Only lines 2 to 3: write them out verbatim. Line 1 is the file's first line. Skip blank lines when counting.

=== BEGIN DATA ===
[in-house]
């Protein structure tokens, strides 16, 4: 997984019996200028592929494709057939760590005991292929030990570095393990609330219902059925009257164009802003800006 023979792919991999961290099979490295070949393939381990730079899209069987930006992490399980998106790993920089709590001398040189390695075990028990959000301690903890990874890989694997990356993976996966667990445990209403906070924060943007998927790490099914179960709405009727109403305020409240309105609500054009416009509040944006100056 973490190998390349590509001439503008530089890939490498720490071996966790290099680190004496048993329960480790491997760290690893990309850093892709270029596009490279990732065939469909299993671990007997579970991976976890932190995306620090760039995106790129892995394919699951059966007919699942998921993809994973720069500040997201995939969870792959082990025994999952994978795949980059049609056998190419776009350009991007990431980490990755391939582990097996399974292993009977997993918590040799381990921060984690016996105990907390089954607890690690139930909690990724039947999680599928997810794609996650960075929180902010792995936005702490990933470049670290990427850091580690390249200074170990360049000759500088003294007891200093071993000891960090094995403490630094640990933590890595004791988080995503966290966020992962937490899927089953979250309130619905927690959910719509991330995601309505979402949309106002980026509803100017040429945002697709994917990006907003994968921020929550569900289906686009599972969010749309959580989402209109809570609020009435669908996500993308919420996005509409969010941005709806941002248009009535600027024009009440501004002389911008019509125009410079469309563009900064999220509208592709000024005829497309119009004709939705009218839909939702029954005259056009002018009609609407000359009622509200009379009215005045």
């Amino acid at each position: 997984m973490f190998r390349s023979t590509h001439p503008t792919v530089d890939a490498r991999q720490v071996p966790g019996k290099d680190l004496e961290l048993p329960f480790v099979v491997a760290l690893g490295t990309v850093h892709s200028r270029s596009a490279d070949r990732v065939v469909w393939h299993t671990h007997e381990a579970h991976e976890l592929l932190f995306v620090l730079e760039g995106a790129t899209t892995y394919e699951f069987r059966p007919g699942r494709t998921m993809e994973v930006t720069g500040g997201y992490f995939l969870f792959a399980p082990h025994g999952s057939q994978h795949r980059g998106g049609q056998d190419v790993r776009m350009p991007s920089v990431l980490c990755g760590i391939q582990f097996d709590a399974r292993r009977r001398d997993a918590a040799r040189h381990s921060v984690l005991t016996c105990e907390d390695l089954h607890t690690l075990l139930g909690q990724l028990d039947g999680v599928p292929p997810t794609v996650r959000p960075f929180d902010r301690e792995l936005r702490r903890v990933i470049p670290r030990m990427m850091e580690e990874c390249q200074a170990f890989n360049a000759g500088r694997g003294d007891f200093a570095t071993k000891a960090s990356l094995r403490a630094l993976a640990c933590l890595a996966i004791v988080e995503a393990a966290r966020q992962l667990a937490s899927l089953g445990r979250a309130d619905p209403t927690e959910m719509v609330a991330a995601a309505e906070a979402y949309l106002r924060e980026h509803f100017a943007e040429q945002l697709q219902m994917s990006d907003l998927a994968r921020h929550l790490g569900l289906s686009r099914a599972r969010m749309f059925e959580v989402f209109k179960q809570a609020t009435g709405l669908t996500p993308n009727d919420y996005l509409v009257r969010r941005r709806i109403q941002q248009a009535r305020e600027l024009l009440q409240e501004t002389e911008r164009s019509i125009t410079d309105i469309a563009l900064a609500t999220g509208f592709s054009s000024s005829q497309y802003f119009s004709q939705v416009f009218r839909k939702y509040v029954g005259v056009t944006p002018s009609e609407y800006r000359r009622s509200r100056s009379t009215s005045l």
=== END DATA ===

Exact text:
């Protein structure tokens, strides 16, 4: 997984019996200028592929494709057939760590005991292929030990570095393990609330219902059925009257164009802003800006 023979792919991999961290099979490295070949393939381990730079899209069987930006992490399980998106790993920089709590001398040189390695075990028990959000301690903890990874890989694997990356993976996966667990445990209403906070924060943007998927790490099914179960709405009727109403305020409240309105609500054009416009509040944006100056 973490190998390349590509001439503008530089890939490498720490071996966790290099680190004496048993329960480790491997760290690893990309850093892709270029596009490279990732065939469909299993671990007997579970991976976890932190995306620090760039995106790129892995394919699951059966007919699942998921993809994973720069500040997201995939969870792959082990025994999952994978795949980059049609056998190419776009350009991007990431980490990755391939582990097996399974292993009977997993918590040799381990921060984690016996105990907390089954607890690690139930909690990724039947999680599928997810794609996650960075929180902010792995936005702490990933470049670290990427850091580690390249200074170990360049000759500088003294007891200093071993000891960090094995403490630094640990933590890595004791988080995503966290966020992962937490899927089953979250309130619905927690959910719509991330995601309505979402949309106002980026509803100017040429945002697709994917990006907003994968921020929550569900289906686009599972969010749309959580989402209109809570609020009435669908996500993308919420996005509409969010941005709806941002248009009535600027024009009440501004002389911008019509125009410079469309563009900064999220509208592709000024005829497309119009004709939705009218839909939702029954005259056009002018009609609407000359009622509200009379009215005045």
């Amino acid at each position: 997984m973490f190998r390349s023979t590509h001439p503008t792919v530089d890939a490498r991999q720490v071996p966790g019996k290099d680190l004496e961290l048993p329960f480790v099979v491997a760290l690893g490295t990309v850093h892709s200028r270029s596009a490279d070949r990732v065939v469909w393939h299993t671990h007997e381990a579970h991976e976890l592929l932190f995306v620090l730079e760039g995106a790129t899209t892995y394919e699951f069987r059966p007919g699942r494709t998921m993809e994973v930006t720069g500040g997201y992490f995939l969870f792959a399980p082990h025994g999952s057939q994978h795949r980059g998106g049609q056998d190419v790993r776009m350009p991007s920089v990431l980490c990755g760590i391939q582990f097996d709590a399974r292993r009977r001398d997993a918590a040799r040189h381990s921060v984690l005991t016996c105990e907390d390695l089954h607890t690690l075990l139930g909690q990724l028990d039947g999680v599928p292929p997810t794609v996650r959000p960075f929180d902010r301690e792995l936005r702490r903890v990933i470049p670290r030990m990427m850091e580690e990874c390249q200074a170990f890989n360049a000759g500088r694997g003294d007891f200093a570095t071993k000891a960090s990356l094995r403490a630094l993976a640990c933590l890595a996966i004791v988080e995503a393990a966290r966020q992962l667990a937490s899927l089953g445990r979250a309130d619905p209403t927690e959910m719509v609330a991330a995601a309505e906070a979402y949309l106002r924060e980026h509803f100017a943007e040429q945002l697709q219902m994917s990006d907003l998927a994968r921020h929550l790490g569900l289906s686009r099914a599972r969010m749309f059925e959580v989402f209109k179960q809570a609020t009435g709405l669908t996500p993308n009727d919420y996005l509409v009257r969010r941005r709806i109403q941002q248009a009535r305020e600027l024009l009440q409240e501004t002389e911008r164009s019509i125009t410079d309105i469309a563009l900064a609500t999220g509208f592709s054009s000024s005829q497309y802003f119009s004709q939705v416009f009218r839909k939702y509040v029954g005259v056009t944006p002018s009609e609407y800006r000359r009622s509200r100056s009379t009215s005045l």